Even as far back as the Atari era, licensed games have had a poor reputation. The time constraints of coinciding with a release combine with forced shoehorning of subject matter in a way that seems like a formula for mediocrity. But MacGyver: Deadly Descent is different; it didn’t have to happen. The show hasn’t been on in decades – hell, it’s probably remembered more for its parodies than by people who watched it first hand at this point – so there’s no rush, and no need for this game to exist at all unless someone with real love for the franchise wanted to revive it. Or so one would think.
It’s not hard to envision how the ‘80s action series could translate to a fun and cheesy game – the name MacGyver is practically synonymous with the kinds of inventory combination puzzles that drive the adventure genre. But alas, no one has done that here. Instead, the entire license is used as the thinnest premise around which to string together a series of extremely derivative, wholly unoriginal logic puzzles, served up by the dozen.
The story is told through brief scenes comprised of panning across comic book pages, as if to forget that this was ever a TV show and not a comic in the first place. Our titular hero must infiltrate the DAWN facility to rescue those trapped inside, and in classic MacGyver fashion, he uses only his wits. In this case, that doesn’t mean crafty ingenuity but rather playing a pile of puzzle games, mostly designed to represent “hacking.”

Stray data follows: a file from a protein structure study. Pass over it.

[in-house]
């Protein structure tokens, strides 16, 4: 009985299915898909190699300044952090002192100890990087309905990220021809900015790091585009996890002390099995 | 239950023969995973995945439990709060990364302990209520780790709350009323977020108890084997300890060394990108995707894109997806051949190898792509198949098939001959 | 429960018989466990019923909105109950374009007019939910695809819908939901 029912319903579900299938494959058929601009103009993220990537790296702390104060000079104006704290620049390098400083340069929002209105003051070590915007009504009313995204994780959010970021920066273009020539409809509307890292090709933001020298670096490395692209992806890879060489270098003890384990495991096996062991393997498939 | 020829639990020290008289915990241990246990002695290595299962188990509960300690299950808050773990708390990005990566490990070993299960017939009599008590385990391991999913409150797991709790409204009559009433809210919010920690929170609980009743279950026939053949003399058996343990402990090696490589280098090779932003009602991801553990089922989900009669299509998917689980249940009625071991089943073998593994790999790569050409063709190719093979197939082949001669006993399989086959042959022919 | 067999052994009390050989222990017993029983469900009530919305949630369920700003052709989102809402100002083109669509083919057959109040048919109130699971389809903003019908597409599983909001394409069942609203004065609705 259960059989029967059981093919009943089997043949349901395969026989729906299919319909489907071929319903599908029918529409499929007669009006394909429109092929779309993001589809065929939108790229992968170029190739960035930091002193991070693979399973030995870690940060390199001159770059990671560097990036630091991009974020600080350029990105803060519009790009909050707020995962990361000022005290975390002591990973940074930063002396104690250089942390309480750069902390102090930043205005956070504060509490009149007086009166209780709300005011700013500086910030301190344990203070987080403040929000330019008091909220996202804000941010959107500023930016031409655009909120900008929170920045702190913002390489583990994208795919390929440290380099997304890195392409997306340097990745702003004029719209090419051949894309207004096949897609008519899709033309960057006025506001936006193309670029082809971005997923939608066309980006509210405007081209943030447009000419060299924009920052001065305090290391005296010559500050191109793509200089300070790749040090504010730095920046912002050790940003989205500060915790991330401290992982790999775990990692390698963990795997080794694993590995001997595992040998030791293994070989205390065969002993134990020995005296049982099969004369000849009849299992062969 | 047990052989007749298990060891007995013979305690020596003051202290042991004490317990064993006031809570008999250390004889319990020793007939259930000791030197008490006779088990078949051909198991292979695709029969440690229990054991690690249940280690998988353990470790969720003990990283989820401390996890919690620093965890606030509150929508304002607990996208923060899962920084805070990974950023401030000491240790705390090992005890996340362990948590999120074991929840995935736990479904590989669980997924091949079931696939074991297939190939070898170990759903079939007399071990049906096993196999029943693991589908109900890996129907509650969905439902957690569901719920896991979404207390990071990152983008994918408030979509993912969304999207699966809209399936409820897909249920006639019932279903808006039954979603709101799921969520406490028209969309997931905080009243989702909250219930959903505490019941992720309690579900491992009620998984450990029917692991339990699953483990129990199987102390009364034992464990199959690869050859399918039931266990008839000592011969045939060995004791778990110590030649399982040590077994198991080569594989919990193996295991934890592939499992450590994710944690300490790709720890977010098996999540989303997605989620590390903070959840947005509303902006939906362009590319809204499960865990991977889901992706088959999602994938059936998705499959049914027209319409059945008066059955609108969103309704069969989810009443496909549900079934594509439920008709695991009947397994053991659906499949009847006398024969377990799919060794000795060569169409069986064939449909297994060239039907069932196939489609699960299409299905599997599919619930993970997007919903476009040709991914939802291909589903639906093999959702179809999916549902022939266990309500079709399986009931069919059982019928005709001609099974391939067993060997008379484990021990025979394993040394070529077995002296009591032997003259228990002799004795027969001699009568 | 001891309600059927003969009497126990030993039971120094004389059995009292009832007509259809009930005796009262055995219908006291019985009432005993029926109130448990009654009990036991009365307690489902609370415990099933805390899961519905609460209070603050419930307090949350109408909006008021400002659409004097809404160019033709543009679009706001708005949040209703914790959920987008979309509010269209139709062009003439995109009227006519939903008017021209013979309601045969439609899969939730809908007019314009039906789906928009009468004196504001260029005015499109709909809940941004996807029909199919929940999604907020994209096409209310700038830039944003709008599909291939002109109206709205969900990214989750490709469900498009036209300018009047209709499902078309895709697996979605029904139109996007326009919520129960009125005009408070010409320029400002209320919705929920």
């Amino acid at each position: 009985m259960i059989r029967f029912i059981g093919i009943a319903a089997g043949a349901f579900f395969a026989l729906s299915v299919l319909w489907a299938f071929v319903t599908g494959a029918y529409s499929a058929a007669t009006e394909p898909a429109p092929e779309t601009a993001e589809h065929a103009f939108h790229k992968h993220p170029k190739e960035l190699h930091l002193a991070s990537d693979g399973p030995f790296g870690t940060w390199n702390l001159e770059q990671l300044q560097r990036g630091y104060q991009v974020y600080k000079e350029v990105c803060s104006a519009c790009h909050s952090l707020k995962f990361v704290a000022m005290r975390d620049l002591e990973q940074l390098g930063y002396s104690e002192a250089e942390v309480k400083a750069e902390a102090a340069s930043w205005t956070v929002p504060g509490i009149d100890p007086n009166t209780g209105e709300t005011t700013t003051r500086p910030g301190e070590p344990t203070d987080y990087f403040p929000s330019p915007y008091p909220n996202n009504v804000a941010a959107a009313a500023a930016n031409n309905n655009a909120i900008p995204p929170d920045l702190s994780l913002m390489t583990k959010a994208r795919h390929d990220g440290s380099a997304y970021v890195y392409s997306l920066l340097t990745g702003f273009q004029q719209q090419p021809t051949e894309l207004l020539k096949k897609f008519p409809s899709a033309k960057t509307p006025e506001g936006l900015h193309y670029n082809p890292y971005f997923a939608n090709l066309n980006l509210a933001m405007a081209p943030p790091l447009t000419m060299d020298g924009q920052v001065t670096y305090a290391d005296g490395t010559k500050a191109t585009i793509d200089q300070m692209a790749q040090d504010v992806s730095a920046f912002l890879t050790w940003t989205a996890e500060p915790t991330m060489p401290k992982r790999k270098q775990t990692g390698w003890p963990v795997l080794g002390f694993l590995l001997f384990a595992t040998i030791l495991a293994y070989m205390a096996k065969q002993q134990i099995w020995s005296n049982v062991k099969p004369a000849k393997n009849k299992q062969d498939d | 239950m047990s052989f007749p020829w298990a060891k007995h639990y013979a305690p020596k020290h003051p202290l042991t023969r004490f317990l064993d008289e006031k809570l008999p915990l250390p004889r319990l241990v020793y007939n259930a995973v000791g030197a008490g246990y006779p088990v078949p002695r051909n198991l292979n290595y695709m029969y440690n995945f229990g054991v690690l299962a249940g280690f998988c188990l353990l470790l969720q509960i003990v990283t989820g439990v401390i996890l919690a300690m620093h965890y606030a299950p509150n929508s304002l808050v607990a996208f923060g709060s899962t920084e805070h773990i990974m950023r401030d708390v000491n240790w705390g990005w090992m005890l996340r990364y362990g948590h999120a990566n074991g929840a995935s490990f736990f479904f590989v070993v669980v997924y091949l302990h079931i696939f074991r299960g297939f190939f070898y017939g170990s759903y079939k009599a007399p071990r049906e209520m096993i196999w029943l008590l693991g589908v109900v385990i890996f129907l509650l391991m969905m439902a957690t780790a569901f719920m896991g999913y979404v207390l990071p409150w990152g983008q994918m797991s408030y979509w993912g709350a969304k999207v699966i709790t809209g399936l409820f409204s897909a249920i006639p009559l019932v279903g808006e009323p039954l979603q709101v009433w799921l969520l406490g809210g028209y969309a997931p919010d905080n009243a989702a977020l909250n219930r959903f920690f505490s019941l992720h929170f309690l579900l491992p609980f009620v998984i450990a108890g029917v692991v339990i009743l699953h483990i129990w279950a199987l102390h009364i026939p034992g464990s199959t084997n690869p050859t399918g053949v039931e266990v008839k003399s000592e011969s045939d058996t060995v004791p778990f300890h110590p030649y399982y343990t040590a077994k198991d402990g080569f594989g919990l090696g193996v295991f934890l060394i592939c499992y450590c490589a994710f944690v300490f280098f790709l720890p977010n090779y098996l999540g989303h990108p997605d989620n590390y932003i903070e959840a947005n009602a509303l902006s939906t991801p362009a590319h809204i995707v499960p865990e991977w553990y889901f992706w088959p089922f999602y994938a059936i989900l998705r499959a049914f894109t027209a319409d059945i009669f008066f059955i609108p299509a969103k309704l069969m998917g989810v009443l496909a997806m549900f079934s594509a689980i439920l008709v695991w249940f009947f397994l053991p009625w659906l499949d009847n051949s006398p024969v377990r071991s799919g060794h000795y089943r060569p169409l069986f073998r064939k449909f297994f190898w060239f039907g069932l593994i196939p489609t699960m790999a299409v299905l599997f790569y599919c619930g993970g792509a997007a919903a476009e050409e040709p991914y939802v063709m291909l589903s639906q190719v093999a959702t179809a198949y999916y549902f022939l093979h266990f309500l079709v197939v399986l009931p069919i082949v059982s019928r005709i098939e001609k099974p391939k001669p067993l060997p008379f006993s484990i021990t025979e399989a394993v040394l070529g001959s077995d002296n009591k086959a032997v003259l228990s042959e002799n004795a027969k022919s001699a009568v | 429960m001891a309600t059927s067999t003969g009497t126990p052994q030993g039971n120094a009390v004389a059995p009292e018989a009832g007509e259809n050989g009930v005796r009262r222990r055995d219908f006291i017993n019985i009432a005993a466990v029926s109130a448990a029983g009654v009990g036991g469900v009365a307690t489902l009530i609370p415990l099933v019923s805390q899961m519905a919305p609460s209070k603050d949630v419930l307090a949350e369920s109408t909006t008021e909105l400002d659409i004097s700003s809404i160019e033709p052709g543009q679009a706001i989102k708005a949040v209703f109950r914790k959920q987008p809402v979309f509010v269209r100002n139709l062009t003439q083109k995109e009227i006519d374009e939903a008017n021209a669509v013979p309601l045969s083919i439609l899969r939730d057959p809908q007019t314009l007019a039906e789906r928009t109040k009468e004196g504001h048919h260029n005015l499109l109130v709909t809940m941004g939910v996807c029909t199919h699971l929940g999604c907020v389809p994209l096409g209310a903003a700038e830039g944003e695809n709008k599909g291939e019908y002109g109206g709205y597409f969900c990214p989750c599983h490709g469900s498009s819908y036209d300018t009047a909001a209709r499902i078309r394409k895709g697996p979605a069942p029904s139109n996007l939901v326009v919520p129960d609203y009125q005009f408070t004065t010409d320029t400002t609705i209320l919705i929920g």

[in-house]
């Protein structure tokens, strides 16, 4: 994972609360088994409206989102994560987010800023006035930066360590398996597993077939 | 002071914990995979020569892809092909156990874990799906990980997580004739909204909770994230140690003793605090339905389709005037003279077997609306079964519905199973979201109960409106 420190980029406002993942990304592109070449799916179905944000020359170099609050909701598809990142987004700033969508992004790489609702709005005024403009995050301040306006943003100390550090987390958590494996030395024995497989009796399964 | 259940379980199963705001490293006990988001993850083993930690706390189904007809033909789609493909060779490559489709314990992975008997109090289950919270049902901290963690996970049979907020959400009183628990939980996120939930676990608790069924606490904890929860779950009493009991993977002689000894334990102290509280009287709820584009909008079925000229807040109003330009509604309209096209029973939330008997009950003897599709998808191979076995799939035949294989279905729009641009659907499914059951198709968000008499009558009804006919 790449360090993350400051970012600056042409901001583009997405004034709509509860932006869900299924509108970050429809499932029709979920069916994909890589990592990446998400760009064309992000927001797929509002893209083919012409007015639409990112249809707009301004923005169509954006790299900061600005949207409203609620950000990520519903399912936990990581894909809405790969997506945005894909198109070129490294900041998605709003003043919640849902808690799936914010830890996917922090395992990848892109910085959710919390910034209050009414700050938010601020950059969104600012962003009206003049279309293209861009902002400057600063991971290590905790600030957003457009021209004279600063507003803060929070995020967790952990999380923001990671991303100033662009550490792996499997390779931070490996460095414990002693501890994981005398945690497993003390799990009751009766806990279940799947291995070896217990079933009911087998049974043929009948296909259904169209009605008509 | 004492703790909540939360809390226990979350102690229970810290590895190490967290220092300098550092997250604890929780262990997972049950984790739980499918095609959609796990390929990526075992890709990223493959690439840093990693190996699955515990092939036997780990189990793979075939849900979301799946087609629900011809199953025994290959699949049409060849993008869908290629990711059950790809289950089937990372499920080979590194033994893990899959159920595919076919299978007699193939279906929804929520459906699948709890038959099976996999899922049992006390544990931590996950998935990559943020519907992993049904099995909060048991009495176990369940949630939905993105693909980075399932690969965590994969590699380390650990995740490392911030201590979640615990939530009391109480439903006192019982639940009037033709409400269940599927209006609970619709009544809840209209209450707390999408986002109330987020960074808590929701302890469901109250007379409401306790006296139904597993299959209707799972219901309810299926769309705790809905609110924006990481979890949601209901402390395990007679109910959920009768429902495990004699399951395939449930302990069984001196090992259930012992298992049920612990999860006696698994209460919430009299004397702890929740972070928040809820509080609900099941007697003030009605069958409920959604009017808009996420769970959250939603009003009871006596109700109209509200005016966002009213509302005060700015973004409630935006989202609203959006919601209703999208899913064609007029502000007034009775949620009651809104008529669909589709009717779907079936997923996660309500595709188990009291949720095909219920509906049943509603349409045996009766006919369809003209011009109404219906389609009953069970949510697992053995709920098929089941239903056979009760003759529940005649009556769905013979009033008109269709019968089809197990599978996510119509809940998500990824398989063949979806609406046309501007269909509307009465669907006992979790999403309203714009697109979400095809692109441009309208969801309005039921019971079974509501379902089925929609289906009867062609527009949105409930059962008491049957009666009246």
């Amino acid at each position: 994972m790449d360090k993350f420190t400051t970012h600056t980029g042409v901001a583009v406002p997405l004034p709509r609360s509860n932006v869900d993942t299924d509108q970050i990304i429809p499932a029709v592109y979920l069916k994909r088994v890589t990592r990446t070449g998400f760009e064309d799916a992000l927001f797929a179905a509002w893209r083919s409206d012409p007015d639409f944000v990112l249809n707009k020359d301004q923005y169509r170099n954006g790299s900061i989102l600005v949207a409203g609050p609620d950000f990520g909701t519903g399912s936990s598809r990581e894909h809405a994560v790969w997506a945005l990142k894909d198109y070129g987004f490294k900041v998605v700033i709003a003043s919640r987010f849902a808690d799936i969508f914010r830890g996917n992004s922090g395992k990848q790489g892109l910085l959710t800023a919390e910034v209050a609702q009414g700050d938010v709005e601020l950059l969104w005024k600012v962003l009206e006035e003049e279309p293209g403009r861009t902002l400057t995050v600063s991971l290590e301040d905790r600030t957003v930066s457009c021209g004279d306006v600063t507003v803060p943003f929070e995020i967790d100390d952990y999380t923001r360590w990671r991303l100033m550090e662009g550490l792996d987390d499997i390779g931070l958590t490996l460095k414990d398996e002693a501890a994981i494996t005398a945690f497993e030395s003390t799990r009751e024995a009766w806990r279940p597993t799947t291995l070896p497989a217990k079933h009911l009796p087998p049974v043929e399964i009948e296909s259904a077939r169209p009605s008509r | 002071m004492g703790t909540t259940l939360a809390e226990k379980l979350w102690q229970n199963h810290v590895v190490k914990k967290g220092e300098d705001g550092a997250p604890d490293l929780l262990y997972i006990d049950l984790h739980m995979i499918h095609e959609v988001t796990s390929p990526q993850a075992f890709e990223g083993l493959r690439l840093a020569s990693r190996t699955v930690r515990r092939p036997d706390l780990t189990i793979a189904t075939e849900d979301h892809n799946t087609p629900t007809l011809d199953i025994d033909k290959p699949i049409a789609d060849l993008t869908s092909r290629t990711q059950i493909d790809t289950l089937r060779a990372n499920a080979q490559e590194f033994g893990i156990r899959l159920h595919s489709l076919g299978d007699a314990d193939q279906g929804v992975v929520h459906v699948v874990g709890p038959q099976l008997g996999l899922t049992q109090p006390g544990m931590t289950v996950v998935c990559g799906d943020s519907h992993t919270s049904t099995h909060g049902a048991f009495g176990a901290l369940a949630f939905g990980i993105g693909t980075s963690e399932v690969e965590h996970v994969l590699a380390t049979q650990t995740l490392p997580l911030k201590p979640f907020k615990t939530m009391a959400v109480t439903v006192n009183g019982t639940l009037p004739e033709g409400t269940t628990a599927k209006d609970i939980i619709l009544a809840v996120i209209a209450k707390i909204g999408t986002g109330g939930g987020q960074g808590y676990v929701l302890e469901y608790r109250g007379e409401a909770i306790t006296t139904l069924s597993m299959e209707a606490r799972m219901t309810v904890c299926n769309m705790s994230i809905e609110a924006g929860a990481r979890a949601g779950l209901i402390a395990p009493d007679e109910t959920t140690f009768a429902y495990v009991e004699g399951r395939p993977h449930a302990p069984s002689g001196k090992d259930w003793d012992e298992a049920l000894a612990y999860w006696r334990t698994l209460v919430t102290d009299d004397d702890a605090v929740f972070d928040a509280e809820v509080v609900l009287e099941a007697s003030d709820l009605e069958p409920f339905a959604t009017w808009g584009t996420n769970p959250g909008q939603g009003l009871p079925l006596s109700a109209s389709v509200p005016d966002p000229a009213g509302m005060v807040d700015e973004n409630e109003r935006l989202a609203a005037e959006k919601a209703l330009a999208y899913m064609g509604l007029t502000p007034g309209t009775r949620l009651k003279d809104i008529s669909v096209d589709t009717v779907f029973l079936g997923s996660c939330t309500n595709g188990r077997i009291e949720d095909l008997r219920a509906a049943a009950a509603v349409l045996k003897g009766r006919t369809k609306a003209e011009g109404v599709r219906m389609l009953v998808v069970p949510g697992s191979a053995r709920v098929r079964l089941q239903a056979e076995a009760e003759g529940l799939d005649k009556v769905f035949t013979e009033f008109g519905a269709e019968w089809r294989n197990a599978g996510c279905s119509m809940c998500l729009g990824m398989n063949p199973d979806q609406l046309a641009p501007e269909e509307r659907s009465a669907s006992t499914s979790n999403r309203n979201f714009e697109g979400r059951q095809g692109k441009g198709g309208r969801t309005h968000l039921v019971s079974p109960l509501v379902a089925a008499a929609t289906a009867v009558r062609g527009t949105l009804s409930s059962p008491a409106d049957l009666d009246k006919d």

You’ll have a pile of levels tossed in front of you, with two or three different types in each stage. You don’t have to beat all of them, so if you get stuck on one, you can simply switch over to one of the other puzzles types until you’ve completed your quota and the game decides to march forward with its story.
These puzzles follow just about every trope in genre. There’s a laser/reflector puzzle (a la Deflektor and countless derivatives since), a pipe/water puzzle (a la Pipe Dream or Pipe Mania), and a wholesale rip off of the mobile hit Flow. There’s even a block-pushing exercise in the vein of Sokobon, perhaps puzzle gaming’s most weathered puzzle style. MacGyver stops just shy of the sliding tile puzzle in its quest to dredge up every cliché in the book.
The puzzles themselves are not bad, really. They have a nice, gradual difficulty curve (although some types are harder than others), they’re seldom outright frustrating, and some of them may even feature some clever design. They’re realized with 3D graphics that are perhaps a notch above the simplistic 2D you’d find in many of their mobile analogs, although this does come at a price. Puzzles that involve dragging are not very responsive and feel a bit awkward, sometimes leading to frustrating botched moves, especially in the block puzzles where this can render a puzzle unsolvable without starting over.
These are classic, battle-tested puzzle formulae, and for the most part they work as well here as they have before. In this way, perhaps, Deadly Descent is not a terrible game, but bathes itself in mediocrity. It’s utterly unambitious, uninspired, and doesn’t even to manage to leverage the campy charm of its license to inject a personality into the milquetoast puzzle gauntlet. The result feels as flimsy as its hero’s duct-taped improvisations.
Is it Hardcore?
Almost aggressively mediocre, MacGyver manages to be little more than a series of all-too-familiar puzzles strung together with some sparing comic book panels.